India has rolled out a plan designed to encourage rapid growth in transportation services to, from, within, and between its regions. The Indian Ministry of Civil Aviation (MoCA) Regional Connectivity Scheme (RCS), titled “Udan” (Ude Desh ka Aam Naagrik, or “let the common man fly”), has been designed to act as a catalyst for growth as the Indian economy matures. The RCS was launched last year, after two phases of bidding for laid out routes, and now seems well on its way to maturity.
Demand is clearly there. Already growth in populated metropolitan areas has been spilling over to the hinterlands, opening numerous opportunities for regional aircraft, helicopters, and seaplanes to interconnect remote, underserved, or unserved airports, towns. and cities.
Domestic ticketing is forecast to hit 300 million by 2022 and, given the current lack of infrastructure at airports, the government has started an ambitious scheme to upgrade airfields and airstrips along with offering incentives to encourage operators to start services to unused airports.
Airports Authority of India (AAI), implementation agency for the RCS in aviation, plans to invest $2.6 billion upgrading airport infrastructure by 2020. Otherwise, regional airports' limited daylight opening hours, lack of runway lights, or radars could inhibit growth, the government believes.
However, the key metro airports of Chennai, Bangalore, and Hyderabad are almost at full capacity, while landing slots at Delhi and Mumbai airports have limited availability. “MoCA is not in a position to ensure slots for RCS flight in Mumbai,” confirmed Minister of State for Civil Aviation Jayant Sinha, prompting one analyst to comment that this is “a big setback for Indian regional aviation.”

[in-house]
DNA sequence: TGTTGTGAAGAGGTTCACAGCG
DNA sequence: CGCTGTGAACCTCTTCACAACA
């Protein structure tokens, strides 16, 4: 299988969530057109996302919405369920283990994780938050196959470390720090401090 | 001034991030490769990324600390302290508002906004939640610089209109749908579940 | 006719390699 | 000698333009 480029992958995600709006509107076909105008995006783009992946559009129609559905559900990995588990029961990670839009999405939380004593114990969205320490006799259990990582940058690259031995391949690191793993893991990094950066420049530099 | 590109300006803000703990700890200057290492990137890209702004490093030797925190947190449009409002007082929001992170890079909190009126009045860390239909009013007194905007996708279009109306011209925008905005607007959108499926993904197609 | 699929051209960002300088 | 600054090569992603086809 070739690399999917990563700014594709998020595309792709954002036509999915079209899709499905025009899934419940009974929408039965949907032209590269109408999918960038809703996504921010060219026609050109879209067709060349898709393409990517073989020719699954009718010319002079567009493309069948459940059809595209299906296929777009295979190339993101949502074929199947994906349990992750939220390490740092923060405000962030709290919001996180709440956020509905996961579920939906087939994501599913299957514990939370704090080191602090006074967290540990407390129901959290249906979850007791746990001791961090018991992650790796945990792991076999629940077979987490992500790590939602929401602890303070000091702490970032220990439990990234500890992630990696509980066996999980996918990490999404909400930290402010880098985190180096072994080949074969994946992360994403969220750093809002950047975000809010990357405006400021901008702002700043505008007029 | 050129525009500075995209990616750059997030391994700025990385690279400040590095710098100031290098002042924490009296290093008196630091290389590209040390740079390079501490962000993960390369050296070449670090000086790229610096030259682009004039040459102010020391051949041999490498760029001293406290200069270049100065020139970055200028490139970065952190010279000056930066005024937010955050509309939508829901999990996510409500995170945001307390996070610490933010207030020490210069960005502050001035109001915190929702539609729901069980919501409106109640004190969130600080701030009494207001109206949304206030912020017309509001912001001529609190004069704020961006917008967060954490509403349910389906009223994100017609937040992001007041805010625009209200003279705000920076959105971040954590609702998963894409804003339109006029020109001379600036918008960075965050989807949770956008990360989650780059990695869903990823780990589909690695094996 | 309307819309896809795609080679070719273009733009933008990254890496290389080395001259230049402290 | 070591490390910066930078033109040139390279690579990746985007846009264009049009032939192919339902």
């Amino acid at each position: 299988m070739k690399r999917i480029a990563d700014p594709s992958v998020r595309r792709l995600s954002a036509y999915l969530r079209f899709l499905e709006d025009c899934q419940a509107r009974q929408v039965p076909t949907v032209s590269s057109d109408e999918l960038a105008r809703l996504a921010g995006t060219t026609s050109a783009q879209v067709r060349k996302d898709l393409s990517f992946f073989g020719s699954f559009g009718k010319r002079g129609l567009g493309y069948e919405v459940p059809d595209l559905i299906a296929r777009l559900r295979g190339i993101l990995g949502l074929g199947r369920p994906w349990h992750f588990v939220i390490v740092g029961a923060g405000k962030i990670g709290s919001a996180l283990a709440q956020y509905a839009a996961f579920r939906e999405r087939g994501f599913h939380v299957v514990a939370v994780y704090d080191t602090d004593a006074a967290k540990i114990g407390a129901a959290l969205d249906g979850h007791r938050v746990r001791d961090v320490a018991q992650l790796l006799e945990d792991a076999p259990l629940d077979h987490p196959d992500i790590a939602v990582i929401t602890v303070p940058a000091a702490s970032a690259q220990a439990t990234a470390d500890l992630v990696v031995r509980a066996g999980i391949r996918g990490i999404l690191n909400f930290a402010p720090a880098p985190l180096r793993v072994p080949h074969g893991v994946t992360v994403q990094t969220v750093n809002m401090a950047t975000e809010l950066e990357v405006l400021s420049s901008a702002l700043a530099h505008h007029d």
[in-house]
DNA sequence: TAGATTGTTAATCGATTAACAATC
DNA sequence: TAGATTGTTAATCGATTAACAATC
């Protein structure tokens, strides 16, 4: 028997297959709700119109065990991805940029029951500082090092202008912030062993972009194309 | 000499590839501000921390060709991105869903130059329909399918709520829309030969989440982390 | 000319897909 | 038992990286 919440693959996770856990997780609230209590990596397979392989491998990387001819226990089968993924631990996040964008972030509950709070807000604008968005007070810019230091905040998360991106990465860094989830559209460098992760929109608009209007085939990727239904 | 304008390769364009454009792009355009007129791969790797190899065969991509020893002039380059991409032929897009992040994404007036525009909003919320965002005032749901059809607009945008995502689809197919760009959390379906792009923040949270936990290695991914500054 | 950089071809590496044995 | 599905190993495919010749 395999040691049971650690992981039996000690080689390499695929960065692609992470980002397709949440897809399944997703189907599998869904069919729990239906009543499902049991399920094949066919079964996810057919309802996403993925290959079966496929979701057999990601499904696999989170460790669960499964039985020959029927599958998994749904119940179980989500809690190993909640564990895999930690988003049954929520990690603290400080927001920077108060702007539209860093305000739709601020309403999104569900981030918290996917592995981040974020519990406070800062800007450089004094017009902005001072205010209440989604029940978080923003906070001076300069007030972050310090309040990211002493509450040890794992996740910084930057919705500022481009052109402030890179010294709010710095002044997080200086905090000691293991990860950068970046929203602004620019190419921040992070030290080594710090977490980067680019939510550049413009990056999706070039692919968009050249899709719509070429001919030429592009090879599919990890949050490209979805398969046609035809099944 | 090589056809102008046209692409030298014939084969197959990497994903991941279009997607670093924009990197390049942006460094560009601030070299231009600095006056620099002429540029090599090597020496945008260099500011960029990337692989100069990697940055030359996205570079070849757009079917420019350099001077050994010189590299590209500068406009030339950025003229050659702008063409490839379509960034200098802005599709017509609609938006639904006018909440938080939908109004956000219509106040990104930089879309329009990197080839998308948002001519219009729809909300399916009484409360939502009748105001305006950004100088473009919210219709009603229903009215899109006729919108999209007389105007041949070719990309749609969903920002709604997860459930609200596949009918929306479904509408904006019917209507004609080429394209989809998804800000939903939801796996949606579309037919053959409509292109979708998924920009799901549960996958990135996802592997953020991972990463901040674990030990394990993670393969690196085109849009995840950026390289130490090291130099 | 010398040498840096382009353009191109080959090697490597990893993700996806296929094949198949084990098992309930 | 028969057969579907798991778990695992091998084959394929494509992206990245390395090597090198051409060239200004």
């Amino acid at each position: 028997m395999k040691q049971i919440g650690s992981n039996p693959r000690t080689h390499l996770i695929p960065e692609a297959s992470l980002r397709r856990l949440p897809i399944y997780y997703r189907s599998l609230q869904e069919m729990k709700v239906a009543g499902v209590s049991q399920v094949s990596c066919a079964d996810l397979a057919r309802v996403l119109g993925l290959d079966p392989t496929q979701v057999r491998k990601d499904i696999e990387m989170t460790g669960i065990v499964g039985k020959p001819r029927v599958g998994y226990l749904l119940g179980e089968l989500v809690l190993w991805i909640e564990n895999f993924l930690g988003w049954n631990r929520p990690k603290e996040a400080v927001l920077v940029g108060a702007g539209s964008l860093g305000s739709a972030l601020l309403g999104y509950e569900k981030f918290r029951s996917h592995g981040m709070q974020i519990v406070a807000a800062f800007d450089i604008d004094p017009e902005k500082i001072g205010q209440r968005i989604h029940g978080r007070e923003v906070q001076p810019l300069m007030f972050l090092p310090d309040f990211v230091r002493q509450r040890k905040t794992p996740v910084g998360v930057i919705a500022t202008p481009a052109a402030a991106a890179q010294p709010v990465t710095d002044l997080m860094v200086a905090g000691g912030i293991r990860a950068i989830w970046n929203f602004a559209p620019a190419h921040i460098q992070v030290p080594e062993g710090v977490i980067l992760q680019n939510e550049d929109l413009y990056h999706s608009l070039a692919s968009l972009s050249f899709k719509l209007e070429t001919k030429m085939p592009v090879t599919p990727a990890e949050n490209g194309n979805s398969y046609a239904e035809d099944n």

“India suffers from the classic chicken-and-egg syndrome. Unlike China, we add passenger capacity first and then build infrastructure to cope with the volume,” said Vishok Mansingh, CEO of Mumbai-based consultancy CAV Aero Services. “India follows the wait-and-watch policy; wait for business, cramp, congest, and then plan expansion later,” he said.
Despite this, the government seems ready to adapt. RCS rules are being altered as lessons are learned along the way. For example, the Directorate General of Civil Aviation will soon introduce industry-friendly regulations for seamless induction for new entrants/existing operators introducing a new type of aircraft. This includes complete initial crew training and release before aircraft import, instant approval of entry-into-service (EIS) trainers, freedom to hire expat trainers and a combined cockpit experience of 300 hours. The regulation is under preparation will be released soon, officials told AIN.
RCS Has Critics
However, many feel changes are to the detriment of operators. “RCS is confusing. Too many changes midway are putting initial operators at a disadvantage,” said Harsh Vardhan, chairman of Starair Consulting. A.N Sharma, airport director of Ludhiana Airport, in the northern state of Punjab, told AIN load factors were touching a high of more than 90 percent as fares are subsidized, compared to the hefty cost of tickets four years ago when the airline withdrew from the destination. He added: “Airlines will need to ensure their credibility by not pulling out of [routes].”